His birth was hail'd by those spirits of song,

Who dance in the torrent's foam,
Or glide with soft music the streamlets along,

Or leap from the fountain's home.
Mingling forever their silvery notes,

As from harps with moonbeams strung,
With the dashing flood or breeze that floats

The shady trees among.

In compliance with our request, Mr. Rockwell has kindly furnished us with a brief sketch of his life,

comprising some of the most important and interesting events of his early history, and clearly demonstrating a fact which we have all along sought to establish, viz: that helplessness and inactivity is not a necessary sequence of blindness—that the lack of sight is only a physical defect, and does not presuppose mental deficiency, or a want of capacity for knowledge—and that there are but few of the active pursuits of life, in which this class of persons may not engage with a confident hope of success.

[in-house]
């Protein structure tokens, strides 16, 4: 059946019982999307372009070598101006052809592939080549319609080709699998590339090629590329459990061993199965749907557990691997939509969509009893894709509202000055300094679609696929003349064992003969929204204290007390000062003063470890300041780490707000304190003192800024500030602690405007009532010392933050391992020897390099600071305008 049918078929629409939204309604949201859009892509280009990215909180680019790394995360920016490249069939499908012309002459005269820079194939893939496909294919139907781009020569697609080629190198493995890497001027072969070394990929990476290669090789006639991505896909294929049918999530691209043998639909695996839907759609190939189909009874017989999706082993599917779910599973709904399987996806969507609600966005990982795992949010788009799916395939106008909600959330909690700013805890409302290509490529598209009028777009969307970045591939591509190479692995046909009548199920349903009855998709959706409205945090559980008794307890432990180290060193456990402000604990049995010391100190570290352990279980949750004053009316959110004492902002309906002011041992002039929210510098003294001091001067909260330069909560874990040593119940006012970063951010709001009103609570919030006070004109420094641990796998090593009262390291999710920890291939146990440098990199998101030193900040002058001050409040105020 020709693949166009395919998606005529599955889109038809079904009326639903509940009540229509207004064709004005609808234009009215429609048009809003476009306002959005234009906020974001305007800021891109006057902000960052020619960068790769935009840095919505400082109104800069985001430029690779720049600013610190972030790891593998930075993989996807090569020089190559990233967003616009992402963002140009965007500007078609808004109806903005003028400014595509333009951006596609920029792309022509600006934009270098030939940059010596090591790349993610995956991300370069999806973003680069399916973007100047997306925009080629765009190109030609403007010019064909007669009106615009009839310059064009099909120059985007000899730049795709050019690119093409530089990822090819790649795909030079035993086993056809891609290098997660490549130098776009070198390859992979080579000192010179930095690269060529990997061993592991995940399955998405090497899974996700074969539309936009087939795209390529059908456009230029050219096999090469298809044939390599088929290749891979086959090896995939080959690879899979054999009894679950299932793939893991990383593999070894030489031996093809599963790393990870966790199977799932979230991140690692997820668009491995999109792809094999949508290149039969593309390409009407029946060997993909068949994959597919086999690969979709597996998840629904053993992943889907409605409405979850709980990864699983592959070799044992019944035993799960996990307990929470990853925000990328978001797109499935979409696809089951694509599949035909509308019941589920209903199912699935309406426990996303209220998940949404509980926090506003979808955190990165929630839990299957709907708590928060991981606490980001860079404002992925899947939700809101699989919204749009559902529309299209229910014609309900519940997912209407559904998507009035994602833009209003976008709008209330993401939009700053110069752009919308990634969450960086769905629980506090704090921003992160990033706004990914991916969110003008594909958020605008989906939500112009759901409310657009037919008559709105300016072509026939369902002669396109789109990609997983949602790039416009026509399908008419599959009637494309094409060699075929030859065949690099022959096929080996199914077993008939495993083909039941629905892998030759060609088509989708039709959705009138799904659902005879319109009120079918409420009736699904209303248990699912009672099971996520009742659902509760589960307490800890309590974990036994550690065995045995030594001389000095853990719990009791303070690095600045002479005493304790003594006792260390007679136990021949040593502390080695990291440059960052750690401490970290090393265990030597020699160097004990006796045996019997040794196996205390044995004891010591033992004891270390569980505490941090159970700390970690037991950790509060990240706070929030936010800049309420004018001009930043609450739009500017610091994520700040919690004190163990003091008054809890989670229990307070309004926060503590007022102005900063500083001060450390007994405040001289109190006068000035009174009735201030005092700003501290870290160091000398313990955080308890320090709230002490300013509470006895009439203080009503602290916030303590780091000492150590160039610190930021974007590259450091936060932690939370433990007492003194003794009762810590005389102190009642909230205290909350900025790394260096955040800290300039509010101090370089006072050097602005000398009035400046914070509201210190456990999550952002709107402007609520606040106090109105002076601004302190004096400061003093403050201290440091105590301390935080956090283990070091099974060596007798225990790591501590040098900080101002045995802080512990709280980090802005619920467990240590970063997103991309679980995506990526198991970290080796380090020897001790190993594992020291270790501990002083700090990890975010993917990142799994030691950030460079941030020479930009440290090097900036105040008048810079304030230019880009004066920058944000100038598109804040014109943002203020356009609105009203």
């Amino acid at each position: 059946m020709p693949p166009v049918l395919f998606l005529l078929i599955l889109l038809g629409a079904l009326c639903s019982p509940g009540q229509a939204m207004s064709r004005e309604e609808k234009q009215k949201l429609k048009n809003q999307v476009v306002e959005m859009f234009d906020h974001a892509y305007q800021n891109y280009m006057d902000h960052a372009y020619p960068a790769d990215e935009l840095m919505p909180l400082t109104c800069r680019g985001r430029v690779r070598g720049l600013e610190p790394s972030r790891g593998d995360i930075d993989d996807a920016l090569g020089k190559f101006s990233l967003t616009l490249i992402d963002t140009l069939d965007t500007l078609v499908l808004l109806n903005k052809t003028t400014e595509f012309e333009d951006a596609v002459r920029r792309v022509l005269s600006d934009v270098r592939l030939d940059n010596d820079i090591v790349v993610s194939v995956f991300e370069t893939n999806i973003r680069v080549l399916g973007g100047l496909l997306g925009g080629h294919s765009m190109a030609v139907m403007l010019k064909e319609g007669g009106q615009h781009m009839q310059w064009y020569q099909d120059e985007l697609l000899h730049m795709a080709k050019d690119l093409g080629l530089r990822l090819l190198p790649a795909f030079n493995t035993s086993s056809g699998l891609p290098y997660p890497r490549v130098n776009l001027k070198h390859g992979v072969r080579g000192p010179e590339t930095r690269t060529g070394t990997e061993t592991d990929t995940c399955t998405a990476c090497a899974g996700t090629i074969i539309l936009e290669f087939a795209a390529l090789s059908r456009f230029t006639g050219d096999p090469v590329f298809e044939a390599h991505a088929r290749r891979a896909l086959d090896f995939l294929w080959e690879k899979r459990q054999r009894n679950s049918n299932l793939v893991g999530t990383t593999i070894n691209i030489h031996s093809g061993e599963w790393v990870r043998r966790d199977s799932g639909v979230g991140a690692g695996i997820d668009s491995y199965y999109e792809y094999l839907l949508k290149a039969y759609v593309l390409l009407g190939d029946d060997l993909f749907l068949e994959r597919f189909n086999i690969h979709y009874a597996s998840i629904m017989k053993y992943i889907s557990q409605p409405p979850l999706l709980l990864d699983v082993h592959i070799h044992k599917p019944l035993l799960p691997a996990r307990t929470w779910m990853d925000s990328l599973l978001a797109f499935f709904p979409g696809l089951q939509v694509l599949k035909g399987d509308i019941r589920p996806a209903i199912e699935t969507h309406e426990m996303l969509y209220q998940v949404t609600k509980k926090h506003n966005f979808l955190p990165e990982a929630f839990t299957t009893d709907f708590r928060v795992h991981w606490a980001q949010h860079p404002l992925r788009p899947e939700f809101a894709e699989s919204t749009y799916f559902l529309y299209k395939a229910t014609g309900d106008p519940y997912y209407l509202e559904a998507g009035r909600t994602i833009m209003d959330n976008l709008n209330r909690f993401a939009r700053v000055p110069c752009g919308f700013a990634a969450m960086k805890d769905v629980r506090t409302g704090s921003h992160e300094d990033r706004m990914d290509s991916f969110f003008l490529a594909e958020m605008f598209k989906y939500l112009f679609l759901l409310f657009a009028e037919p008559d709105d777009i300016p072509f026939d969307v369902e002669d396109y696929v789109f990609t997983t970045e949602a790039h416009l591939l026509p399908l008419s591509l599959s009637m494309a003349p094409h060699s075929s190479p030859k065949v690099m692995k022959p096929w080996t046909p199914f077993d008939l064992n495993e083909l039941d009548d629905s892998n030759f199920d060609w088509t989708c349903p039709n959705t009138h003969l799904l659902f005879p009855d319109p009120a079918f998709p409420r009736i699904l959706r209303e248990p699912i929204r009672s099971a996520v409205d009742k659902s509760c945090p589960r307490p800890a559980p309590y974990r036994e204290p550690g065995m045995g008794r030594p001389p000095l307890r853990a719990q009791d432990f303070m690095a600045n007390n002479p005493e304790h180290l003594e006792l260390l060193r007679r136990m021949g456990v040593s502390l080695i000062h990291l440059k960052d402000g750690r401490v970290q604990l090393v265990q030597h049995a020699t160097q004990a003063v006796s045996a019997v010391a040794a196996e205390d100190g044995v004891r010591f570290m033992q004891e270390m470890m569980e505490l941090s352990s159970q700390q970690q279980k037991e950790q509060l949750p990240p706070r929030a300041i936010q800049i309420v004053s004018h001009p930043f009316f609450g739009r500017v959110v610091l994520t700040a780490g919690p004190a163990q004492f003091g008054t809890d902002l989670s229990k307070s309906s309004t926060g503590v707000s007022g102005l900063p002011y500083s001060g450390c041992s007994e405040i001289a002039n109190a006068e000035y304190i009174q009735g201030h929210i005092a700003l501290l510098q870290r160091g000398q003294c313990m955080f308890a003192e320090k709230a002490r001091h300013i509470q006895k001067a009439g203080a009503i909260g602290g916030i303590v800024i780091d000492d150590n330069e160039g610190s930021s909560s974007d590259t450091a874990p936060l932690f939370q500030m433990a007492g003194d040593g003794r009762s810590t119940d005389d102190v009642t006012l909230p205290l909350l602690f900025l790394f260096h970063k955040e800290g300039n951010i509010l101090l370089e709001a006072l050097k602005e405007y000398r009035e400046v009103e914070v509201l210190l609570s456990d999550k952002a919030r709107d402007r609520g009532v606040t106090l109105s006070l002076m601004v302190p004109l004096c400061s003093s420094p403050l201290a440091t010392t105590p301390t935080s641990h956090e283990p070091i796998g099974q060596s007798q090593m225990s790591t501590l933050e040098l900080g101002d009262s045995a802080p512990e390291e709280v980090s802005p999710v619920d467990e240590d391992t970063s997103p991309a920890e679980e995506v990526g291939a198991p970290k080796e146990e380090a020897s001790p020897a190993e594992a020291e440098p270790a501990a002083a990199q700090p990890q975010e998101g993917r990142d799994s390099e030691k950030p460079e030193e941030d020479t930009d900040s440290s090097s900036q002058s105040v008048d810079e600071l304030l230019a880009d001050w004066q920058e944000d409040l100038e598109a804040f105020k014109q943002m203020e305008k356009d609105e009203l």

It seems to have been Mr. Rockwell's maxim, never to hang up the fiddle while a string remains unbroken. Never abandon a favorite project while hope sheds a ray into the future, or at least until defeat is inevitable; never desert hope until she has first deserted you, has been the theme of his life's song. May it find an echo in every aspiring heart.

In Mr. Rockwell we recognize the true American hero. Entirely independent of the special provision made by this and several other of the sister states, for the education of the blind, he has raised himself by his own industry and perseverance, from a very humble station in life, to one of honor and usefulness. The complete victory he has achieved over the difficulties consequent on blindness—his proficiency in thorough bass, and success as a teacher of vocal and instrumental music—it is hoped may serve as an incentive to greater exertions on the part of the blind, generally, and to convince those who still entertain doubts whether the blind can or cannot teach music,